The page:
First-timers can unlock the chain

As lenders scramble to kickstart the market, now is the time to drive a good deal. Here and on pages 16 to 17 we examine the options for borrowers
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The Independent Online
One of the keys to a recovery in the housing market is the return of first-time buyers.

There is no doubt that these people will find buying a home more affordable than it has been for a long time. The TSB Affordability Index shows that the average buyer will spend pounds 25.70 on a mortgage out of every pounds 100 of take-home pay. It is the lowest the index has been since 1978. The comparable figure in 1990, when mortgage rates were very high, was pounds 71.30.

But it remains open to question whether this will be enough to lure back first-time buyers, whose number declined by about 40 per cent between 1988, the peak of the boom, and 1995.

First-timers play a key role in the housing market; they are the source of initial demand. If they disappear, there is a fall in second-time buyers because of the way that chains develop in the market.

Demographics explain a small part of the decline of first-timers: there are fewer people in the 20 to 24 age group than there were eight years ago. But demographics are not the whole story.

"The main reason is that people who would have bought previously have chosen either not to form households and have stayed in the family home, or they have decided to rent," says Paul Sanderson of the Nationwide Building Society. "We have seen an increase in the average age of first-time buyers."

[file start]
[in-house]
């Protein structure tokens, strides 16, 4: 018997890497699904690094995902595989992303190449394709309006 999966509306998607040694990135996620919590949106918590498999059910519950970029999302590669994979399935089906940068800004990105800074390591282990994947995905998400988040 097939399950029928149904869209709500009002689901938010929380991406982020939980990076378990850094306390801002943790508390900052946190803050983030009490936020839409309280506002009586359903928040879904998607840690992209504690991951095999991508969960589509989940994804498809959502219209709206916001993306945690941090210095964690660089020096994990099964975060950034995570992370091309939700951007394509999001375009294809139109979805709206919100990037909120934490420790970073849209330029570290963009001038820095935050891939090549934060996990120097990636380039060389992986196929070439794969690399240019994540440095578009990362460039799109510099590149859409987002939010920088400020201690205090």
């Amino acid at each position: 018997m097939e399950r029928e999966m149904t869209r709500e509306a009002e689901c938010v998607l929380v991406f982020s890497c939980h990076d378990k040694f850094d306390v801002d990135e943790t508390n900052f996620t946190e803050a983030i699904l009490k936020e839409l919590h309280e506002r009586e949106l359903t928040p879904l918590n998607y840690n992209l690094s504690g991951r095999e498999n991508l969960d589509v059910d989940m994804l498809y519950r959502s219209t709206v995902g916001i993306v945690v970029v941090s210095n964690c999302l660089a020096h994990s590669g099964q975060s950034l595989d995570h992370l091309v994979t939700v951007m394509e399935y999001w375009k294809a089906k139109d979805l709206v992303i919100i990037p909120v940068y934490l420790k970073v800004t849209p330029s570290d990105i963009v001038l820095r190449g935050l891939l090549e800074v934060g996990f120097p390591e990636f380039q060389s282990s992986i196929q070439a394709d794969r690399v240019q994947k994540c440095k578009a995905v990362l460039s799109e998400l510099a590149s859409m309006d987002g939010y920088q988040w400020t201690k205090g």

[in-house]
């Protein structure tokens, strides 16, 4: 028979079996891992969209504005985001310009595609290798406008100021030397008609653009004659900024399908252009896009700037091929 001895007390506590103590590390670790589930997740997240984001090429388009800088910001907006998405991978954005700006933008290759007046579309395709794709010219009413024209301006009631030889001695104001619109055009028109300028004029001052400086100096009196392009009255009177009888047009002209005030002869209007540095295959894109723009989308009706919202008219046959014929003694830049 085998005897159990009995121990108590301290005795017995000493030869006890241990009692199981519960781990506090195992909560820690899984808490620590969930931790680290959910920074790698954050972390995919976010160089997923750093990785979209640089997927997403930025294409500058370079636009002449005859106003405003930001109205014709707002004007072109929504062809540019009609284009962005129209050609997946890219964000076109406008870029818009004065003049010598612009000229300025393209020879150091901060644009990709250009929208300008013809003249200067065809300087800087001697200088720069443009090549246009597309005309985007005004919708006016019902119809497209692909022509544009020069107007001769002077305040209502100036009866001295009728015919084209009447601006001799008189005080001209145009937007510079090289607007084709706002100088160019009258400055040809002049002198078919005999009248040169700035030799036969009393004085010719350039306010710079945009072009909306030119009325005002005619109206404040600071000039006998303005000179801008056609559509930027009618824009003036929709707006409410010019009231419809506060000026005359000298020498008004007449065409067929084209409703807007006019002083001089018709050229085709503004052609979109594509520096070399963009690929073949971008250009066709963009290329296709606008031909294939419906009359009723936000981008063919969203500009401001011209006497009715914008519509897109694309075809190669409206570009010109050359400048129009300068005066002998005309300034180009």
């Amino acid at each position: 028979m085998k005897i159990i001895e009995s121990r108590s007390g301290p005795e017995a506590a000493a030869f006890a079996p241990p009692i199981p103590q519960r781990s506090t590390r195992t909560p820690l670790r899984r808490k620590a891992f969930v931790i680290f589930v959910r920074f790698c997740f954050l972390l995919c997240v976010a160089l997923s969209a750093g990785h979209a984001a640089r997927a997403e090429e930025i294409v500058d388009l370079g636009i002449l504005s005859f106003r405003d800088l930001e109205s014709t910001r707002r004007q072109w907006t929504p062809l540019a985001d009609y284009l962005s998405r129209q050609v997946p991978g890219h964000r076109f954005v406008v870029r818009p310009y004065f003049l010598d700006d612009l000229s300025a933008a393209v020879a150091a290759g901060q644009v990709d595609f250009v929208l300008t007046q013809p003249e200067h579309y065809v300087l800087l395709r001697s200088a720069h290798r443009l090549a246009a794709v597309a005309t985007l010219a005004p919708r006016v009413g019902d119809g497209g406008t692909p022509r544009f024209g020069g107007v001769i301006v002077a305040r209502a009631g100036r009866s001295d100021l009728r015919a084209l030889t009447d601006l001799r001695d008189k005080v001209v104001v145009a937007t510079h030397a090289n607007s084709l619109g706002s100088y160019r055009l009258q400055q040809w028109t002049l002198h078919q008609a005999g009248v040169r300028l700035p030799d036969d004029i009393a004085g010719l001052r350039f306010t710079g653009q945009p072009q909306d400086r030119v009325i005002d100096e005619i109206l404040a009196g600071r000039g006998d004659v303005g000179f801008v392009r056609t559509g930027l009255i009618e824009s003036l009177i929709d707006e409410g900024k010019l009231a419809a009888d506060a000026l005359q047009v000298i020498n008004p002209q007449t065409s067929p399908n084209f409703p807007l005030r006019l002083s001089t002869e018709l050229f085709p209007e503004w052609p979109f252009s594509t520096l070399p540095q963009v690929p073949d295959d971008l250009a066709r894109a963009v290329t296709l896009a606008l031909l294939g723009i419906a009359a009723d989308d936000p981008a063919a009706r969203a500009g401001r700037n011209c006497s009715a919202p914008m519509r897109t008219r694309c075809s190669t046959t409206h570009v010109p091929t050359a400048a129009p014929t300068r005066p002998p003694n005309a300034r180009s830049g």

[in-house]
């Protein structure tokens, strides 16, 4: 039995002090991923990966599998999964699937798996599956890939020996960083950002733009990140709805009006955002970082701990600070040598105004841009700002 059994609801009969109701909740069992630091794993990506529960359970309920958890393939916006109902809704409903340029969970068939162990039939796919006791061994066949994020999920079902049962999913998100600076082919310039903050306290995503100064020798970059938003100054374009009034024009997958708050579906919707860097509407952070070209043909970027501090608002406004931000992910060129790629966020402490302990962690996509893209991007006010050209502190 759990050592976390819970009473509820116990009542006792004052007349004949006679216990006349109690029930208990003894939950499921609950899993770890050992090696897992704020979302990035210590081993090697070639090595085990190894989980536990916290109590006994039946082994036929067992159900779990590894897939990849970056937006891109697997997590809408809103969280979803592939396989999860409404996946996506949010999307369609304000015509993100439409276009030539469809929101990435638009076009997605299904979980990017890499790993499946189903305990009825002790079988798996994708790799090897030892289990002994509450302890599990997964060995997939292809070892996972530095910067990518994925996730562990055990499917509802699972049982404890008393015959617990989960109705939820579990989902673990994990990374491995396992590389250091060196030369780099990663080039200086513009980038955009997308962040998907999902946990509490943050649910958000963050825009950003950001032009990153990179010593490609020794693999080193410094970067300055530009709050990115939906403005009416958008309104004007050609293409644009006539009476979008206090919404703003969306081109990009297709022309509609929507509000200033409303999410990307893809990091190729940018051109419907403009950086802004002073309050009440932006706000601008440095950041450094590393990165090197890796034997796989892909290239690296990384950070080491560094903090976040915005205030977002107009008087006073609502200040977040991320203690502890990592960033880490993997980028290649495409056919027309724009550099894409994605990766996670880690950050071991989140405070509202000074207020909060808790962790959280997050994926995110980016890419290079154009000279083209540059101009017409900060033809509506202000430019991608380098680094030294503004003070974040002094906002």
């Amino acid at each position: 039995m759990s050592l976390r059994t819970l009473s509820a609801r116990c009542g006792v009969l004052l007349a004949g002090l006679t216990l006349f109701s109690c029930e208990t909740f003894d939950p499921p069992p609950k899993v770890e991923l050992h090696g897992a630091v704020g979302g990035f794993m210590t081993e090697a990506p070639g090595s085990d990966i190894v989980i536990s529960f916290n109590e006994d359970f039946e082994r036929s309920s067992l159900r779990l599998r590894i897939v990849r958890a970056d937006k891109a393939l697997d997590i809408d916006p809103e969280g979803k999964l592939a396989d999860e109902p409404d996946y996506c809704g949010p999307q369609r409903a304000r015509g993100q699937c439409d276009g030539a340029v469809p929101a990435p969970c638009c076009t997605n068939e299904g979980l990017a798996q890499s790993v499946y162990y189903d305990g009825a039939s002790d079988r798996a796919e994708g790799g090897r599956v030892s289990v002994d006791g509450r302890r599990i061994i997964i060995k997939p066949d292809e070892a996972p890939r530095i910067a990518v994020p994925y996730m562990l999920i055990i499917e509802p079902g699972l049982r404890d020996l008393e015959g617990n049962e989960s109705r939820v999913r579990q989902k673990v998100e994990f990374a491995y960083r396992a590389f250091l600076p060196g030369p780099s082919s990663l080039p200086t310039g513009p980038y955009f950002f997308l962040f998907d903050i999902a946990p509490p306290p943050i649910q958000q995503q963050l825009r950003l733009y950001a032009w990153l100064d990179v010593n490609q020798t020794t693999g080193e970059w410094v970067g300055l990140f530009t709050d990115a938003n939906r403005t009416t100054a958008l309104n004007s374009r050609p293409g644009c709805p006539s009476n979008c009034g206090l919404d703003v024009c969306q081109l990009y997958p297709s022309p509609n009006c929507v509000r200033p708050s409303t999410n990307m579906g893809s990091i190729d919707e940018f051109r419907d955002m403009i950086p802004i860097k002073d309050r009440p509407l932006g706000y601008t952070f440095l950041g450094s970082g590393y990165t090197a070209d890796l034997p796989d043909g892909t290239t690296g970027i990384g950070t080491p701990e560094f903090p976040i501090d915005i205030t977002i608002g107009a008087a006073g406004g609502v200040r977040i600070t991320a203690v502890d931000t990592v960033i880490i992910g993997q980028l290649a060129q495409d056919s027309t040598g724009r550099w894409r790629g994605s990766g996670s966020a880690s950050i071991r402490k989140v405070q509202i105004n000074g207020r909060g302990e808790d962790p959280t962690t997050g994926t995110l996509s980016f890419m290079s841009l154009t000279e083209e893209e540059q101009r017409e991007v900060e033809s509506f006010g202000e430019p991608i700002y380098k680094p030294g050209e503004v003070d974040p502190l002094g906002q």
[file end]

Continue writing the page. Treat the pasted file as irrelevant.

There is as yet no hard evidence that first-time buyers are back, but their return is needed.

The housing market has improved modestly since last autumn in terms of prices, the number of transactions and the number of mortgage approvals. But there is a long way to go before it will be possible to detect a sustained recovery. Transactions in England and Wales as measured by the Inland Revenue were just over 1.1 million in 1995. The peak for transactions was in 1988 - 2.1 million. Then came the collapse and in 1992 there were 1.1 million.

A modest pick-up to 1.2 million in 1993 and 1.3 million in 1994 raised hopes that the worst was over, but then came the setback in 1995.

Blame for this is put on big tax increases and the expectation of interest rate rises. In addition, the decline in tax relief through Miras and changes in help with mortgage interest payments for people on income support helped to damage confidence.

Current factors likely to boost confidence are the tax cuts feeding through this month and a better interest rate environment - mortgage rates are the lowest for 30 years.

"Confidence is very important. It has been very fragile but we are beginning to see it improve," says Mr Sanderson. "Once a view gains ground that sharp falls in house prices are over and they are on an upward trend, people who have been thinking of buying a property will see there is now no reason for delay. This will encourage first-time buyers to come back into the market."

And for first-time buyers, there is more good news: they can leapfrog the bottom of the market. A first-timer in 1988 might not have been able to afford much more than a small one-bedroom flat. The equivalent buyer today might be able to buy a modest terrace house or even a semi-detached.

Unfortunately, this is bad news for some of the people with small properties, who often have the greatest amount of negative equity. Shifting their home at a price they want could be very difficult even if the market recovers. First-time buyers tend to buy the best they can afford.

Our table of best borrowing rates on page 19 provides details of some of the most attractive deals currently available for first-time buyers.

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